Inexpensive Ways to Protect Your Organization Against Cyberattacks
Large corporations are not the only targets of cyberattacks today. Mid-size and smaller entities are increasingly becoming victims of attacks. According to the Verizon 2019 Data Breach Investigations Report, 43 percent of data breaches involved small business victims. Sixteen percent of those breaches were of public sector entities. Unfortunately, cybersecurity often moves down the priority list for businesses due to common challenges like budget constraints and lack of education. However, protecting your organization against cyberattacks doesn’t have to be a cost-prohibitive endeavor.
Consider some of these cost-effective steps to strengthen your organization’s cybersecurity defenses and proactively protect your business:
- Secure your hardware. Take inventory of your hardware and software and boot off unknown devices and users. Many businesses don’t know what’s on their networks. Ensure all devices are protected with secure passwords and that those passwords aren’t available in an easily accessible place.
- Know your strengths and weaknesses. Any time a network changes, organizations face the possibility of introducing new risks to their systems. Adding a router, replacing a server or implementing new software can create possible cyber vulnerabilities. It’s important to perform periodic risk assessments to identify areas of weakness, develop incident response plans, and keep those plans current by revisiting risk assessments whenever networks change.
- Take control. Look for a privacy-focused Domain Name System (DNS) provider and consider using ad blockers on web browsers. Doing so helps prevent users from clicking bad links. Make sure your applications are set to auto-update or implement a process to install security patches every month. As a firm that does simulated hacking for our clients, we see how unpatched software leaves businesses vulnerable.
- Encrypt your data and back up your systems every night. Data encryption is one of the most efficient tools to combat data breaches. Sensitive information can include customer information, employee information and business data. Ransomware causes more issues for companies without backed up files in a separate location.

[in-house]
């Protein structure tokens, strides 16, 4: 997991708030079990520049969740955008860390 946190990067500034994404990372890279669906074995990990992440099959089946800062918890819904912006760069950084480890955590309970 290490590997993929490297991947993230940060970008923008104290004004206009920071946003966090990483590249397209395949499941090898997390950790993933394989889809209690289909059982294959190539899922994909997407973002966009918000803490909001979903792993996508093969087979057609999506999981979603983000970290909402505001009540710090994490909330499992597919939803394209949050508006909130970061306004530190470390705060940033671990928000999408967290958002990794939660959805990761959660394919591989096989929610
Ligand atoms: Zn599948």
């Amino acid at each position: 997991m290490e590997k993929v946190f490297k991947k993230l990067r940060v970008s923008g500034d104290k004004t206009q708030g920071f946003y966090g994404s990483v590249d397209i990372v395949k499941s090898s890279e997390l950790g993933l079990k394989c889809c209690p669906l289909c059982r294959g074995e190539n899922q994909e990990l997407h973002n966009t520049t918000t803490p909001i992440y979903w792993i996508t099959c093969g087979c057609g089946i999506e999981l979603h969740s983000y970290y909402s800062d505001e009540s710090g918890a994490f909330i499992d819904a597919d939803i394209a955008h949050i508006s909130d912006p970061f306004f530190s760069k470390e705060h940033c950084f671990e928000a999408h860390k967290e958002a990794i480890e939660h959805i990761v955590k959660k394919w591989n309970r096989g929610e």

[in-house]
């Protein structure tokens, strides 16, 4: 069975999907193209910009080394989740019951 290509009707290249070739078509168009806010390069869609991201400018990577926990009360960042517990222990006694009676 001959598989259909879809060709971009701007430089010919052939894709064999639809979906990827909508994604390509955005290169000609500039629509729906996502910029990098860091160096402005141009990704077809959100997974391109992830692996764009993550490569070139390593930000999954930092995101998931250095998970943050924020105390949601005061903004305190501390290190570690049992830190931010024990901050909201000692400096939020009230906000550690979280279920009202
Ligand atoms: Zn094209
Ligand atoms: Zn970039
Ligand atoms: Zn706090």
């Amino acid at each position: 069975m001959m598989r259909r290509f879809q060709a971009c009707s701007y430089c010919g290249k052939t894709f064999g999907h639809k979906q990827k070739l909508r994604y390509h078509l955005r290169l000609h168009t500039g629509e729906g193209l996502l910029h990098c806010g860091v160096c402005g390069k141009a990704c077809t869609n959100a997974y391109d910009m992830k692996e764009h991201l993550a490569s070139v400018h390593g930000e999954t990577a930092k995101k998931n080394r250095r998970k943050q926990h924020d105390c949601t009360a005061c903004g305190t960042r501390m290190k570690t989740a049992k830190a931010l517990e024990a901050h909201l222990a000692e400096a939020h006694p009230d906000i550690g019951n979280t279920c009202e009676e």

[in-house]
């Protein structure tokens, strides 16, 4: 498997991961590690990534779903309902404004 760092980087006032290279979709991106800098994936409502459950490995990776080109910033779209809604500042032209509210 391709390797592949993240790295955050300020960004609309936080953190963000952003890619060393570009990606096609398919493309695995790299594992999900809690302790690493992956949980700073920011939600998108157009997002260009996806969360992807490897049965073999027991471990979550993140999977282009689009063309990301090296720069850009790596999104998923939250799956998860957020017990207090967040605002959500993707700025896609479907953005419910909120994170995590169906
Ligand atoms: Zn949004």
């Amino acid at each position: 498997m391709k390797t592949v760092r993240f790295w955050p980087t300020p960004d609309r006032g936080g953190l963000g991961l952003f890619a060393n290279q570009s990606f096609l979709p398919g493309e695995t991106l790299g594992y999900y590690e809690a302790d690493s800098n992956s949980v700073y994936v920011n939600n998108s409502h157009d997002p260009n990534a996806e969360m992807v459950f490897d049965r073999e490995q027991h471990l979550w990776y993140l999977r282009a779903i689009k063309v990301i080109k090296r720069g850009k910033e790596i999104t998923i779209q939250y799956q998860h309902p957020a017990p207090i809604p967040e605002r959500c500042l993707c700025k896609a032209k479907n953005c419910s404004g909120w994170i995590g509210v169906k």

- Cultivate a security-focused culture. Employees are one of the most common causes of data breaches, as many don’t recognize cyber threats when they occur or have a comprehensive understanding of what actions can leave their organization vulnerable to a cyberattack. Discourage password sharing and encourage avoidance of unsecured websites and networks. Incentivize your employees to create strong passwords and encourage a password manager. During simulated hacking attempts for clients, we have encountered powerful security defenses but bypassed them with weak user passwords (e.g., Password1).
It’s more important than ever to ensure your organization has the appropriate security controls in place to help protect your data and mitigate the chance of becoming the next cyberattack headline. For more information on how to strengthen your cyber controls and establish a strong culture of cybersecurity awareness, contact Bill Gogel at 314.983.1363 email@example.com.
Don’t miss our Q2 Advisory Risk Briefing event series, which includes three options for attending: Thursday, June 13 in St. Charles; Friday, June 14 in Creve Coeur; and Wednesday, June 19 via live webinar. Bill Gogel, Advisory Services Manager at Brown Smith Wallace, will discuss more about 2019 cyber trends and additional cybersecurity strategies. You can register for our Q2 Advisory Risk Briefings at brownsmithwallace.com/events.